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Having endured one of the longest championship droughts in sports history, the New York Rangers made a trade to bring in Mark Messier from Edmonton in the hope that he could help bring the Stanley Cup to a franchise that had not won one since 1940. In Messier’s first season in New York, he won the Hart Trophy while Brian Leetch won the Norris, and the Rangers looked unstoppable on the way to a conference-best 105 points.

Despite having five players total more than 30 goals over the course of the season (Messier, Mike Gartner, Tony Amonte, Sergei Nemchinov and Darren Turcotte), and having the league’s best defenseman and best player, the Rangers were unable to make a deep run in the playoffs, instead falling in six games to the Pittsburgh Penguins in the second round. While the Rangers didn’t end the drought in Messier’s first season in New York, the club was able to finally win the Stanley Cup in 1994 by defeating the Vancouver Canucks.

4 2003-04 Los Angeles Lakers

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Gary Payton and Karl Malone became a pair of basketball mercenaries during the 2003 NBA offseason, as the pair sought the NBA title that had eluded them both throughout their illustrious careers. By joining forces with Shaquille O’Neal and Kobe Bryant, a pairing that had already racked up three NBA titles together, it seemed like a forgone conclusion that Payton and Malone would be able to get a ring and be free of their reputations as great players who never won a title.

Shaq recruited the two future Hall of Famers to come to Los Angeles despite having to take a healthy pay cut and reduced roles, with both Malone and Payton more than willing to make sacrifices after having been previously denied titles as the focal points of their own teams by Michael Jordan and the Chicago Bulls in the 1990s. Though the Lakers won 56 games and made it to the NBA Finals, tensions simmered throughout the season and Los Angeles ultimately lost in five games to a Detroit Pistons team that many felt was inferior.

The fallout from the disappointing season was almost immediate, as Phil Jackson resigned following the championship loss and called Kobe “uncoachable.” Shaq and Payton joined new teams during the subsequent offseason, with Malone opting for retirement. Payton eventually teamed up with Shaq again in Miami, finally winning a title in 2006.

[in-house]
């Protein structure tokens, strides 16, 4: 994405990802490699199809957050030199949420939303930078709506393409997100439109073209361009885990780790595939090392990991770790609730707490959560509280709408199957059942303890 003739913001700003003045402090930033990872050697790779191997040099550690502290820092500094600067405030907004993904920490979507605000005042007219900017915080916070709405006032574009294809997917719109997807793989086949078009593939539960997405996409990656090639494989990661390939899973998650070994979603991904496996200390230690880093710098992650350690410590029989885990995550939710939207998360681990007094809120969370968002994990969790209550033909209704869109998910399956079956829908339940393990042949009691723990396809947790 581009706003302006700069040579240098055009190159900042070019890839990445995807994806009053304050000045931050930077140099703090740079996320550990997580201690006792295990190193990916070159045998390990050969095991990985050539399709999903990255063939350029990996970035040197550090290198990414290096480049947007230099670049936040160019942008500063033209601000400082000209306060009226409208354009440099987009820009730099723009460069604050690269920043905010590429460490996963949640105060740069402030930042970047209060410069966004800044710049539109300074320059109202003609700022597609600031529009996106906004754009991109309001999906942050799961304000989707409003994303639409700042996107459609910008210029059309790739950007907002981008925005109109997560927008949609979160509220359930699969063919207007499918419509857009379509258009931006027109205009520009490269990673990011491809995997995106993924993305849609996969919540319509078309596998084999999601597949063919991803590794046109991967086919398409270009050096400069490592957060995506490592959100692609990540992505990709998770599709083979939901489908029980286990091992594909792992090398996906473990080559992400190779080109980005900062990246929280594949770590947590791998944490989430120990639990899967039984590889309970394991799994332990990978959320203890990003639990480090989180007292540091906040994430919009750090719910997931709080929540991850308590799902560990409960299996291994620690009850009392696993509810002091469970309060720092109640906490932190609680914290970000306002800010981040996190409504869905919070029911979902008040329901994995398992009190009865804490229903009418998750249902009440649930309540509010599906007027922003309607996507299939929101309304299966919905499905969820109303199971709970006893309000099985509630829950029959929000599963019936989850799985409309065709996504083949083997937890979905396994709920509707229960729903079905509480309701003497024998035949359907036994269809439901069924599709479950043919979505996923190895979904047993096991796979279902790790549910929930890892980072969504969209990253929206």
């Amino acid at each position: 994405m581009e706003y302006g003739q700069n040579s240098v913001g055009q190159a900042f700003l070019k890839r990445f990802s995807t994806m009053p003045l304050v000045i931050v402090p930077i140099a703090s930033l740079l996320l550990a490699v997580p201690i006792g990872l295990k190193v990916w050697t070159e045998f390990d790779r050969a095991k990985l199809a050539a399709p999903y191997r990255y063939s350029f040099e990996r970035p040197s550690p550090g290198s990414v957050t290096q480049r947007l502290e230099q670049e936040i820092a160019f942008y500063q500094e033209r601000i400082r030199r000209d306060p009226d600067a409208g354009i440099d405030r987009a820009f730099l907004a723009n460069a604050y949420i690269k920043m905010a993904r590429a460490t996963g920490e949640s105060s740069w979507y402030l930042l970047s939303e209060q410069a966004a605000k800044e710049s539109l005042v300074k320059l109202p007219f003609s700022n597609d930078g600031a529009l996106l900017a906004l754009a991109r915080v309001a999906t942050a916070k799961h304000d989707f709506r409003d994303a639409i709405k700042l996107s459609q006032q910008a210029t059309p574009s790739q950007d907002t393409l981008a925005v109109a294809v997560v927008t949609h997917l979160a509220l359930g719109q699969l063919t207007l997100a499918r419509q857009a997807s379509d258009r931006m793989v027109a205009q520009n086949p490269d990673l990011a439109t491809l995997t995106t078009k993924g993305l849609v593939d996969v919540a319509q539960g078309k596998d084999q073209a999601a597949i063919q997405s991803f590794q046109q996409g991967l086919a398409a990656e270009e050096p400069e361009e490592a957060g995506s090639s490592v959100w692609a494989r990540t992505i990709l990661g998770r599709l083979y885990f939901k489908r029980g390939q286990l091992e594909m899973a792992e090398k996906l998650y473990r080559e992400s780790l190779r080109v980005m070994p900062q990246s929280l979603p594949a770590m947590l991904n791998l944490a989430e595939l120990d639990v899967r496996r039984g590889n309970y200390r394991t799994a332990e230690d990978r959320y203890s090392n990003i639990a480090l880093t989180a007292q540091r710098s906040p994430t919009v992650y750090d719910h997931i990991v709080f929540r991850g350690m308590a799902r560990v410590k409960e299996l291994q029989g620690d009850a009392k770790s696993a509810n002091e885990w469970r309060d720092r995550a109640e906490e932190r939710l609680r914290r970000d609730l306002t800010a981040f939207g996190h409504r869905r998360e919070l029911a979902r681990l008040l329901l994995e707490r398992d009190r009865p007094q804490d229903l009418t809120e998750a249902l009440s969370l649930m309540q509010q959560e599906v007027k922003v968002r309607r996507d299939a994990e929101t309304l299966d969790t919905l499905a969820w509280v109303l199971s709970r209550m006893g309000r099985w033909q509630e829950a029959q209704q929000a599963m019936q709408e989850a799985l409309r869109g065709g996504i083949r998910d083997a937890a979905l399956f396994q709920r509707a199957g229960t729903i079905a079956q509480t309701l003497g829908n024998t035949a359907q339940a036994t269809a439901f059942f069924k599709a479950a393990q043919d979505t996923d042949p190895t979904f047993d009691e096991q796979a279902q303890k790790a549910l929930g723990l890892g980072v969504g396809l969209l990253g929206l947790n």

3 2000 Washington Redskins

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The Redskins under owner Dan Snyder are probably best known for spending big in the offseason with little thought over how to best assemble a functional roster. It’s not surprising that this haphazard approach has yielded little in the way of results, but the 2000 season was particularly disappointing given the team’s solid 10-6 campaign during the previous season that, if not for a missed 51-yard field goal, nearly included a berth in the NFC Championship Game. Despite adding Deion Sanders, Bruce Smith and Jeff George in the hope of bolstering that 10-6 roster, the Redskins were only able to manage 8 wins on the season and missed the playoffs altogether.

2 2011 Boston Red Sox

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During the 2010 offseason, the Boston Red Sox were among the most active teams, signing Carl Crawford and trading for Adrian Gonzalez, leading some to compare Boston’s lineup to that of the 1927 New York Yankees. With David Ortiz, Dustin Pedroia and Jacoby Ellsbury already on the roster, the Sox looked like a potential juggernaut and appeared headed to a playoff berth late in the season. What followed was a historic late-season collapse, as Boston failed to make the playoffs despite holding a 9-game lead in the AL East in September.

The fallout was significant and the 2011 edition of the Red Sox is now best remembered for its dysfunction, most notably relating to the pitching staff’s apparent penchant for drinking beer and eating fried chicken in the clubhouse during games. Terry Francona and Theo Epstein left in the offseason and Gonzalez and Crawford, the prized acquisitions of the 2010 offseason, were traded away in August of 2012 as Boston overhauled its roster after the disappointing 2011 campaign.

1 2012-13 Los Angeles Lakers

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With Kobe Bryant and Pau Gasol already on the roster, the Lakers brought in Steve Nash and Dwight Howard via trade during the offseason. That foursome, along with Metta World Peace, was thought to be an intriguing and balanced mix of offensively and defensively gifted players who had all played at exceptionally high levels throughout their careers. Nash and Bryant had both won MVP Awards (Nash in 2005 and 2006; Kobe in 2008), and Howard and World Peace had both won Defensive Player of the Year Awards (Howard in 2009, 2010 and 2011; World Peace in 2004), but the season was an unmitigated disaster right from the start.

The team fired Mike Brown just five games into the season and eventually brought in Mike D’Antoni, spurning Phil Jackson in the process. Howard, a pending free agent who would leave at season's end, sulked through most of the season and Bryant tore his Achilles just before the playoffs started. A team many had pegged as serious title contenders was instead swept in the first round of the playoffs by the San Antonio Spurs.

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Top 15 Most Disappointing Super Teams in Sports History